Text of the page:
ELEC 631 Advanced Digital Signal Processing

Group : Commando Group Members:

Sanjay Sahasrabudhe - sanjay@ruf.rice.edu    - info
Walter A. Caro  - wcaro@alumni.rice.edu       - info

Project II  Time-Frequency Analysis

Short Time Fourier Transform :

Mathematically the short time fourier transform is defined as: where ,

x is the signal;

w is the window function.

The STFT is the most convenient time frequency representation to use of the five we tested, since it takes comparatively less time and gives high resolution output.

1. The first signal example we used to test our STFT implementation was the chirp signal provided. The STFT tracks the frequency content of the signal extremely well.

2. The second example was the third story displacement of a scaled down three story building subject to a chirp signal (0.5 Hz to 6.5 Hz.). The natural frequency of the structure is 5 Hz in the first mode. Thus when the frequency of the ground motion matches the frequency of the structure i.e 5 Hz. resonance occurs. And the STFT clearly identifies the resonance.

Discrete Wavelet Transform :

The DWT is based on local sums and local differences given by : where,

xo and x1 are adjacent samples. The procedure that we followed to implement the DWT was to shift a copy of the signal by 1 sample and subtract it from the original signal. The results, the sums and differences, were down-sampled by a factor of two in order to correct for the redundant values that this procedure generates. The first and last samples were taken out in order to obtain correct vector lengths. Also, in order to get the correct results, one condition is that the length of the signal vector needs to be a power of 2. Therefore we zero padded the input signals inside our function. As you can see in our plots we included both the vector and matrix representations of the DWT. The matrix representation is generated by setting up a matrix of height equal to the number of levels in the wavelet coefficient decomposition and width equal to length of the last differences vector. A short algorithm performs mapping between the vector form of the DWT and its matrix form.

As a side note we should mention that we could also have implemented the DWT using a couple of length 2 FIR filters.

1. In the chirp signal from the matrix representation of the DWT we can see that there are components with increasing frequency in the 15 Hz to 30 Hz. range.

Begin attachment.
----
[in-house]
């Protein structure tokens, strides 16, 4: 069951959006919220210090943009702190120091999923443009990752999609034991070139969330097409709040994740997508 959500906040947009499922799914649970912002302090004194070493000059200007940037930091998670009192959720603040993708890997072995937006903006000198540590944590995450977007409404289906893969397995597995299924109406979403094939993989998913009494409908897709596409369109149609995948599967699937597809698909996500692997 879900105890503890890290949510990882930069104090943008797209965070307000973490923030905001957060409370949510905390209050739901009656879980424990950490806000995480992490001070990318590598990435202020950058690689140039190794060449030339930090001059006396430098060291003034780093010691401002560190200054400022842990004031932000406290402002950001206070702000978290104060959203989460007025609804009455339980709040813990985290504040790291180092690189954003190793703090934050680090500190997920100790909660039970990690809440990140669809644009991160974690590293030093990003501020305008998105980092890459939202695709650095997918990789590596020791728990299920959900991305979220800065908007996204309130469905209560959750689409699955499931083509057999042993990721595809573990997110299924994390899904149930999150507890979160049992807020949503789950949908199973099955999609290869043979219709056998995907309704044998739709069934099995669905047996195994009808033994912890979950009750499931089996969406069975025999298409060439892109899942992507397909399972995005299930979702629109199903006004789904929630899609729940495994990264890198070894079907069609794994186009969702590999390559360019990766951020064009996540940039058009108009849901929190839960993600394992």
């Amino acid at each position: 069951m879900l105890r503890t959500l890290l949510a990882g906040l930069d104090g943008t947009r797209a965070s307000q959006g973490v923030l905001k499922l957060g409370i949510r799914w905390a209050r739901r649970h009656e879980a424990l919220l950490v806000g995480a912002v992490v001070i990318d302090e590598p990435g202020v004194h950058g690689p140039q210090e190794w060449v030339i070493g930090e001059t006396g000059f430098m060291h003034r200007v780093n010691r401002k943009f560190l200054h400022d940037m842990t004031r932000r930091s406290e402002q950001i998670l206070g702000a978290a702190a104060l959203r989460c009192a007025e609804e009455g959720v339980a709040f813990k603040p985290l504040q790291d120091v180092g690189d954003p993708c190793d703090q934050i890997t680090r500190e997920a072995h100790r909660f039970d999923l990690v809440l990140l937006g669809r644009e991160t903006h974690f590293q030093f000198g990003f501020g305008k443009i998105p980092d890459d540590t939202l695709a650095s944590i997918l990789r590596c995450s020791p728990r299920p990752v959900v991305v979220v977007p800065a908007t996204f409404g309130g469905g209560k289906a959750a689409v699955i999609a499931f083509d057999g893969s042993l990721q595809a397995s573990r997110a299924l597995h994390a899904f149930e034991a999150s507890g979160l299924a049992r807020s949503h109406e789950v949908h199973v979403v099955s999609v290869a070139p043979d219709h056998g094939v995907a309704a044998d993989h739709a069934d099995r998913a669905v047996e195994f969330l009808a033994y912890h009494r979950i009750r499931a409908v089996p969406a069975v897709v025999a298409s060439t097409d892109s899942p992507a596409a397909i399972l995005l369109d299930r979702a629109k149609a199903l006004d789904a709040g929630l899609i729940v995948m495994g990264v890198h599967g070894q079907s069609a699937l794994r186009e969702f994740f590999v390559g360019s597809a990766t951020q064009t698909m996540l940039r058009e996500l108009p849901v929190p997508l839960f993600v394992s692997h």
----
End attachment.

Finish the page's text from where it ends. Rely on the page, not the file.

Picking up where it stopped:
2. In the displacement signal the existence of 2 resonant conditions is very easy to locate in the time domain but hard to correctly identify in the frequency axis. We can see however that the frequency of the two spicks in the signal is the same.

The advantage of the DWT over the STFT is the smaller time it requires to be computed. But the disadvantage is the poor frequency resolution.

Continuous Wavelet Transform : where the Morlet wavelet is defined as : .

To compute the CWT, the convolution of the input signal and the wavelet specified needs to be computed for different values of frequency. A fast way to compute the convolution is to take the Inverse Fast Fourier Transform of the product of the Fast Fourier Transforms of the signal and the wavelet. Since the convolution performs the time shift for us, we dont need to give the time shift as an input the wavelet function. Not obvious from the equation is that the scaling factor s is easily computed from the frequency and the center frequency of the wavelet. The use of the Fast Fourier Transform makes the CWT fast and easy to compute.

A problem that we encountered is that the center frequency of the wavelet affects the frequency axis display in the CWT making it hard to know what the actual frequencies are in the signal; in contrast the STFT determines the frequencies by itself. The CWT however is good for observing transients.

1. The CWT of the chirp signal shows approximately the same behavior as the STFT except for the vertical bands resulting from the use of wavelets. Each sharp edge in the signal shows a spike in the CWT matrix.

2. The CWT of the displacement signal shows the correct locations in the time axis for the frequency components. However because of the center frequency of the wavelet is little lower from the actual frequencies shown in the SFFT Since there are no transients the CWT does not work upto its potential in the displacement signal but it is in the chirp signal.

Wigner Distribution :

The Wigner Distribution was reinvented by Ville in 1948 and it is also called as Wigner - Ville distribution.

Mathematically the wigner distribution is given as : Here, the signal itself is taken as a window i.e. .

1. From the wigner distribution of the chirp signal it can be seen that the effect of the cross components is negligible and the wigner distribution tracks the frequency content of the signal very well. Excellent. That's because this signal is really good and simple.

Wigner Distribution 2. In the displacement signal also the wigner distribution is effective in frequency tracking since the main component of the signal is 5 Hz. Here also the effect of cross components is negligible. The signal is also very good and nice, so the pictures are very nice too.

ELEC 631 - Spring 1999